4BETTER OR WORSE- The week in review

Most tradition-bound: UVA students overwhelmingly reject a referendum to create a multiple-sanction honor system, the Cavalier Daily reports. Seventy percent of those voting choose to stick with the single-sanction honor code and its punishment of expulsion. 

Most like Bizarro World: Rivanna Water and Sewer Authority customers use less water and sewer– so their rates could climb 11 to 12 percent in the coming fiscal year.

Harshest sentence for consensual sex: Tammy Harlow Cox, 40, gets 14 months in jail for having cavorting with three 16- and 17-year-old Greene County high school students. Cox pleads guilty to five counts of contributing to the delinquency of a minor February 19 and is prohibited from proximity to schools or minors. Tasha Kates has the story in the Daily Progress.

Harshest sentence for "sexting": Christopher Atkinson, 24, of Virginia Beach and the band Celebrity Gunfight gets a year in jail February 23 for asking a Louisia County 16-year-old girl to send him a nude photo of herself, which she did in September, according to the AP.

Harshest sentence for NPR lovers: The budget passed by the House of Delegates chops $3.28 million– all state funding– for public radio and television, according to a Brian McNeill report in the Progress. 

Latest furloughs: GE Fanuc puts 300 of its 600 workers on furlough for two weeks without pay the last week in February. And Media General, parent company of the Daily Progress, gives its employees 10 days of unpaid vacation with four to be taken by the end of March. Progress offices will be closed the four Mondays in March, but will continue a seven-day-a-week publication schedule, according to the paper.

Latest hit to bipartisanship: The House of Delegates nixes the redistricting bill that state Senator Creigh Deeds introduces every year– this was the seventh– to have a bipartisan commission draw up legislative and congressional districts to get rid of the ridiculous regions we now have– like Deeds', for instance, which stretches from the West Virginia border to Charlottesville.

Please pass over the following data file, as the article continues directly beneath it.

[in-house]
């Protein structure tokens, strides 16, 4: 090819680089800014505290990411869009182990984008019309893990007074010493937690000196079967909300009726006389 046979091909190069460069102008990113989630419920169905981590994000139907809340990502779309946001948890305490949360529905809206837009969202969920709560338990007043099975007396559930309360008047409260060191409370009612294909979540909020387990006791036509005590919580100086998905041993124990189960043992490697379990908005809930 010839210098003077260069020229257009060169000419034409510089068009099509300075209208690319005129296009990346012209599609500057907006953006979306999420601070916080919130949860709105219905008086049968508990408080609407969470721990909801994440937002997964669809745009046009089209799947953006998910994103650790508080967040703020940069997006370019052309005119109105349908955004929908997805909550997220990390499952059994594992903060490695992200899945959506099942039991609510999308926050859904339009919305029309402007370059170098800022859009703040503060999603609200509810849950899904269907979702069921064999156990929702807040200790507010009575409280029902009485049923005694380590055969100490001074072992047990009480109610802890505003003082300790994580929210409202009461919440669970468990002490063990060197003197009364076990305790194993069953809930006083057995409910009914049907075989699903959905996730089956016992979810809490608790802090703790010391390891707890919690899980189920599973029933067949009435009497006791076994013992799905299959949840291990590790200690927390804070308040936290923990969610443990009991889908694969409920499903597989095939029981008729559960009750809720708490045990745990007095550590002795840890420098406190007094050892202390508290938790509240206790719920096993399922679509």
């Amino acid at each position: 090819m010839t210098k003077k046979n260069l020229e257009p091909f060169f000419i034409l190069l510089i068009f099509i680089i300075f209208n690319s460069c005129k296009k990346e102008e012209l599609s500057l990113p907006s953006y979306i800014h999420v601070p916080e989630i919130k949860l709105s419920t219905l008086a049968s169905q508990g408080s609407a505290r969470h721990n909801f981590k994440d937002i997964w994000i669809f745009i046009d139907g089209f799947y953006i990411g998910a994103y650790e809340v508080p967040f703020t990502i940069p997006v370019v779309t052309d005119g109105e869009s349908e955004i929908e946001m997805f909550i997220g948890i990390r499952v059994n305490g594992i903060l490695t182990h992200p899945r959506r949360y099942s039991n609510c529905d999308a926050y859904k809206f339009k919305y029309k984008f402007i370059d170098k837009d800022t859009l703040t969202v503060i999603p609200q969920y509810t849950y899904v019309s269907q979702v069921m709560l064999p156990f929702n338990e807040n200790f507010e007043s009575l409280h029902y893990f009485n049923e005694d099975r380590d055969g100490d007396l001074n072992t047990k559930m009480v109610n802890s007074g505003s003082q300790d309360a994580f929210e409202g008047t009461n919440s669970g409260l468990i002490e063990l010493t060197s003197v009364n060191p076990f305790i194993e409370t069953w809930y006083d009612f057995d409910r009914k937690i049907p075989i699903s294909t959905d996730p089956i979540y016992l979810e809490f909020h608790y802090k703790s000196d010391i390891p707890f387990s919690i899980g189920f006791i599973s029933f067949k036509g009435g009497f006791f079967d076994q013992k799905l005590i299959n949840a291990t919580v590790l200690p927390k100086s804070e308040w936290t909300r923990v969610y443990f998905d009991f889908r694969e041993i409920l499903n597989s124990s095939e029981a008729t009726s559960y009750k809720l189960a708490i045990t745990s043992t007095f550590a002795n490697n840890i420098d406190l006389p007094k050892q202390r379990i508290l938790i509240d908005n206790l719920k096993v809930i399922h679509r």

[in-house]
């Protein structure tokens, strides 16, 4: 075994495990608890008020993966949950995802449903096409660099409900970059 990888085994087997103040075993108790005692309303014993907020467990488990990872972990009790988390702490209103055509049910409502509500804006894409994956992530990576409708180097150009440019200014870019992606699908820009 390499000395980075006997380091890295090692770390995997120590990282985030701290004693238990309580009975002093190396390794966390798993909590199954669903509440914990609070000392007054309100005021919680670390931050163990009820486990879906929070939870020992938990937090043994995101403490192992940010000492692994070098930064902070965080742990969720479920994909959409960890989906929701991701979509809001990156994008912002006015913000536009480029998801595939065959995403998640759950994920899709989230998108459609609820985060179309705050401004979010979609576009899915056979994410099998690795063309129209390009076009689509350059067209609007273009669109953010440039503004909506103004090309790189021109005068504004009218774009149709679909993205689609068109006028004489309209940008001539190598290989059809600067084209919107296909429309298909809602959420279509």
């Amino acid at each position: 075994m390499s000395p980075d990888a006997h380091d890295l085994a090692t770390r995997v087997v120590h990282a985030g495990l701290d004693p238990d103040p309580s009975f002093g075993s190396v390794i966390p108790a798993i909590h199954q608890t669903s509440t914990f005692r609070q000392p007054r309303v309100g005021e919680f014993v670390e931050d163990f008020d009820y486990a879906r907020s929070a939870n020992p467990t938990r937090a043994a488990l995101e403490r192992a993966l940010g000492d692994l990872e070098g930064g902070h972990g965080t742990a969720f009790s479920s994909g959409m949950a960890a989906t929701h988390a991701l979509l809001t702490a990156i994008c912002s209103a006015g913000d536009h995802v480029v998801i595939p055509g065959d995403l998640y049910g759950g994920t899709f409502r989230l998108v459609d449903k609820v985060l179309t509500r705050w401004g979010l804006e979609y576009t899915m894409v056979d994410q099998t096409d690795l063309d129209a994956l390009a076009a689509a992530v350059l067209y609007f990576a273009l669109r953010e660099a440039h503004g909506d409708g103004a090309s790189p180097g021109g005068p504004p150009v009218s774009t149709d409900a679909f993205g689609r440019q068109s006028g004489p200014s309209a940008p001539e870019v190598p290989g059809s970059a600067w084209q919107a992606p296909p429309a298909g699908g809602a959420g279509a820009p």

Latest UVA football player arrests: Anthony Mosley, 20, is charged with disorderly conduct at a February 21 dance at the Student Activities Building when he becomes "combative," according to a release. Ausar Amad Walcott, 19, is charged with obstruction of justice when he comes to the aid of his teammate.

Worst alleged party crasher: University Police charge Timothy Montree Jones, 21, of Martinsville with possession of marijuana and obstruction of justice after he attempts to enter the same dance and flees UVA police, according to a release. 

Biggest fundraising snafu: The anonymous donor who pledged $250K for Albemarle High's fake turf field reneges, leaving football players to play on real grass.

Biggest chicken kerfluffle: Charlottesvilleans like to the idea of grow local, until it comes to chickens in a downtown Charlottesville neighborhood. After the initial NIMBY reaction, neighbors calm down when they learn that no roosters would inhabit the coop Gilliam Grimm and Elvira Hoskins want to build on their property. CBS19 has the story.

Best history project: Charlottesville High seniors are working on a project to preserve the legacy of Jefferson, Burley, and Lane schools, and seeking alumni from 1950 to 1965 to tell their stories. Interested alums should call 245-2410.

Most excellent order: Queen Elizabeth II will knight former U.S. senator John Warner, 82, in the spring for his staunch advocacy of Anglo-American relations. He becomes one of a handful of foreigners honored as a Knight Commander of the Most Excellent Order of the British Empire, according to the Washington Post.